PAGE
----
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A Guide for Veteran’s Pain: Pain Management for Our Elders

Posted by Krizza Macairan on

Altered Physiology of Peripheral & Central Pain Mechanisms Aging can be a frightful experience, with all the changes that the body goes through. This is especially unpleasant for the veterans whose body has undergone rigorous activities in service of their nation. With pain is normally associated with aging, it is generally managed poorly.

 


Looking for better pain management methods is relevant, especially in the coming years. It is expected that the age distribution of over 65 years of age range will rise in the year 2050 by 36% that which is said to triple the current number (Schofield, 2007). To understand better, here are the physiological changes that the body goes through because of aging:

 

  • Decrease in Water & Lean Mass
  • Increase of Body Fat
  • Shrinking of Bones & Viscera
  • Decrease of Basal Metabolic Rate
  • Decline of Renal Function
  • Decline of Hepatic Metabolism
  • Impairment of Central Nervous System
  • Reduced Mobility
  • Decrease Socialization
  • Slow Rehabilitation 

 Pain and Its Impact on the Body

Pain has become normalcy to the elders. According to Schofield (2007), there is a pain time bomb to be wary of, affecting 80% of elders living in care homes and 73% of community elder dwellers.


Chronic pain has become a constant in the elderly, affecting their day-to-day activities that moving alone can be problematic. With the idea of pain being normal, most don’t complain about it and simply try to manage it on their own, being guided by their bodies and what can possibly make them feel better.


Besides aging, some of the conditions of elders that can lead to chronic pain include the following (Peterson, 2010):

  • Musculoskeletal Disorders: Arthritis & Osteoporosis
  • Peripheral Vascular Disorders
  • Neuropathic Pain (Includes Post Herpetic Neuralgia)

 Pain disrupts people’s lives; there is no going around with it, affecting the quality of life and imposing social and economic costs.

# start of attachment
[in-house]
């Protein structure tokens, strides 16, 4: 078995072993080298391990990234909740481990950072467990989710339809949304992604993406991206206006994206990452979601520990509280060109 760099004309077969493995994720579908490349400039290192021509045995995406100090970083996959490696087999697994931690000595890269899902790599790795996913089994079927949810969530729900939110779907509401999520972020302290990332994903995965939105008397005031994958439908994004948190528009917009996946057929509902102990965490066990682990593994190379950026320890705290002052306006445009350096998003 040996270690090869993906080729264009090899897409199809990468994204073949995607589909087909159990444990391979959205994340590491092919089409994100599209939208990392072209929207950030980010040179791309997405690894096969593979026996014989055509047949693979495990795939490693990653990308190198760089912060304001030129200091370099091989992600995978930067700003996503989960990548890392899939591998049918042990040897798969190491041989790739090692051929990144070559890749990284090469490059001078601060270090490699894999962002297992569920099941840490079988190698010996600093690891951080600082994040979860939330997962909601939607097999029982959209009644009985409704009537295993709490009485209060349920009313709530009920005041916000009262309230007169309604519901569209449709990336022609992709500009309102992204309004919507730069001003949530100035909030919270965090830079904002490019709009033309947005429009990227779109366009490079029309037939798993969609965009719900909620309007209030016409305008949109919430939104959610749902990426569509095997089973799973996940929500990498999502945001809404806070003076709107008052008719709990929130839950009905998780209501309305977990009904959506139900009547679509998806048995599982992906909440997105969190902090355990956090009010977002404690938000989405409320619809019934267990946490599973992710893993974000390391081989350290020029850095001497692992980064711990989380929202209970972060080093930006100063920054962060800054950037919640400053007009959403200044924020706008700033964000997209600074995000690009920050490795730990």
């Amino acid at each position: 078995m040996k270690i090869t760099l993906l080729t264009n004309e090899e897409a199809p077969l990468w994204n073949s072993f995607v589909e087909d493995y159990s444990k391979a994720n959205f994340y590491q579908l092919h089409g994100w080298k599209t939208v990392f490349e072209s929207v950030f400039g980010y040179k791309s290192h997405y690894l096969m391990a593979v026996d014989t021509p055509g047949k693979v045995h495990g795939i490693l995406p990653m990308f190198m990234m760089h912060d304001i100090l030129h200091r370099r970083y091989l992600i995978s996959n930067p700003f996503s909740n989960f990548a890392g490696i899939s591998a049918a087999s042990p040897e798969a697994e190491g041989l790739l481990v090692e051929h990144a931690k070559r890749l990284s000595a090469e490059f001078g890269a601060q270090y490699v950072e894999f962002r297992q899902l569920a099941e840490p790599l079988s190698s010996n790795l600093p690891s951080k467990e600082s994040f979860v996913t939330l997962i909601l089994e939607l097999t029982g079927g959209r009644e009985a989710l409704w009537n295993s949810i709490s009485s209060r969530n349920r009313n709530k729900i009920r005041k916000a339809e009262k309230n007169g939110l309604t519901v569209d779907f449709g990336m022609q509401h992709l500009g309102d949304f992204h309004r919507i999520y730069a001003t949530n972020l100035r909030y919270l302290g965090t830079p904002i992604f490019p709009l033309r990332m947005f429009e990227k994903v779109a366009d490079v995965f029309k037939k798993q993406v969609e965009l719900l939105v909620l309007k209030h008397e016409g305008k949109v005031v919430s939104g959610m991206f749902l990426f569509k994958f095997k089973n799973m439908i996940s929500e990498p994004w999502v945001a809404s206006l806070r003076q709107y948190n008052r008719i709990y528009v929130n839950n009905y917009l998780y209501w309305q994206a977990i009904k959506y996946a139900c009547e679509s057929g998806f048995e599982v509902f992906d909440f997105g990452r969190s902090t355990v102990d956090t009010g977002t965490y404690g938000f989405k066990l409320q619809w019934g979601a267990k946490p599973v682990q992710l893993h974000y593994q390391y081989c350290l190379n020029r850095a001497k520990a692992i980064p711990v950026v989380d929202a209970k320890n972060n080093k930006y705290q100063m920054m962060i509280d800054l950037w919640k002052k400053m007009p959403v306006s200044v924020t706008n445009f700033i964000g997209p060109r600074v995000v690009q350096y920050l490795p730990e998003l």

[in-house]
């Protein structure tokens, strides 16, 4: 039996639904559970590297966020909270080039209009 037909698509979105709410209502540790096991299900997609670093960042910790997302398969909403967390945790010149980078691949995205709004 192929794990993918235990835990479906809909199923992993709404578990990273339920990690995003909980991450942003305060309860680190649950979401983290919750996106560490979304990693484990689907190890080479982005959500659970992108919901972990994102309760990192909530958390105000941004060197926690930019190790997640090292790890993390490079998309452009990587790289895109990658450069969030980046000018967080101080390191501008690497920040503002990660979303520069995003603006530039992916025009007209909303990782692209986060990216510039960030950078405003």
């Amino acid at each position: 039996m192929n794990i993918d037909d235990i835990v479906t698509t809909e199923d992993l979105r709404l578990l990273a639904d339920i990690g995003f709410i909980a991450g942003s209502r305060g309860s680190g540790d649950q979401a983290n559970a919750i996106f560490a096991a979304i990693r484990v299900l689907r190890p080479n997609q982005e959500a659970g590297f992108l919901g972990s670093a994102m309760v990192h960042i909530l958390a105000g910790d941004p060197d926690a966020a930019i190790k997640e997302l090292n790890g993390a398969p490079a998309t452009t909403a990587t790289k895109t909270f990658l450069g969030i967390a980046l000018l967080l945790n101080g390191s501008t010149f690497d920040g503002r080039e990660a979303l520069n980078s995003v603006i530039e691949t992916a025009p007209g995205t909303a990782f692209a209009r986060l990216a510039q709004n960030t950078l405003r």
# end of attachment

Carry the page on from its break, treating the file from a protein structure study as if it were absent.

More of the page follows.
Some of the more specific effects of pain to elder’s daily lives are the following:

  • Sleep Deprivation & Altered Sleep Quality
  • Reduced Social Activity
  • Depression
  • Poor Physical Functioning
  • Worsen Cognitive Dysfunction & Malnutrition

Understanding Pain Management Better

 

Pain management is an endeavor that a lot of elders fail in. There are several reasons why and some of which are:

  • Altered Physiology of Peripheral & Central Pain Mechanisms
  • Age-related Perception of Pain: Stoicism & Reluctance to Confirm/Admit Presence of Pain
  • Lack of Acceptable Pain Treatment for Elders
  • Fear of Chemical & Pharmacological Interventions

The first thing that should be accepted when dealing with pain is that it is a symptom and is never normal. Assessment is the second thing that must be considered, especially in identifying whether it is chronic (continues for 3 months or longer) or not. Considering the pain management method to use is the next step.

Different Pain Management Methods to Consider

It is a guaranteed challenge even for medical professionals and pain practitioners to manage pain for the elderly. Even being highly prevalent in the elderly, pain is undertreated, despite 75% of people aging 65 years and older suffer from it (Hulla, R. et al., 2019). There are several limitations to some traditional treatments due to their physical condition. Some of the most popular methods used though include:

 

  • Traditional Home Pain Remedy. Hot and cold therapy is considered one of the simplest yet most effective treatments for pain even for the elderly. The correct application of both therapies will lead to success and comfort. 

  • Myofascial Release. There are several methods for which myofascial release techniques can be implemented, including physical and occupational therapy, acupuncture, and chiropractic care.

  • Hypnosis. An altered state of consciousness that includes increased responsiveness can affect brain structured, particular pain perception, helping elders deal with their pain.

  • Cognitive Behavioral Therapy. Mindfulness and meditation, despite demanding discipline and committed routine, help manage pain through increasing awareness of the present.

  • Basic Analgesics. Nonopioid medications like NSAIDs and acetaminophen can be considered for mild pain, which can gradually increase with the addition of opioid medications based on the severity of pain and by following the World Health Organization’s pain ladder (Tracy & Morrison, 2013).

    Helping elders by promoting health awareness is a step towards their improved pain management. Accepting the need for pain management methods will be highly beneficial, as well as staying up-to-date on the latest researches on it.

     

     

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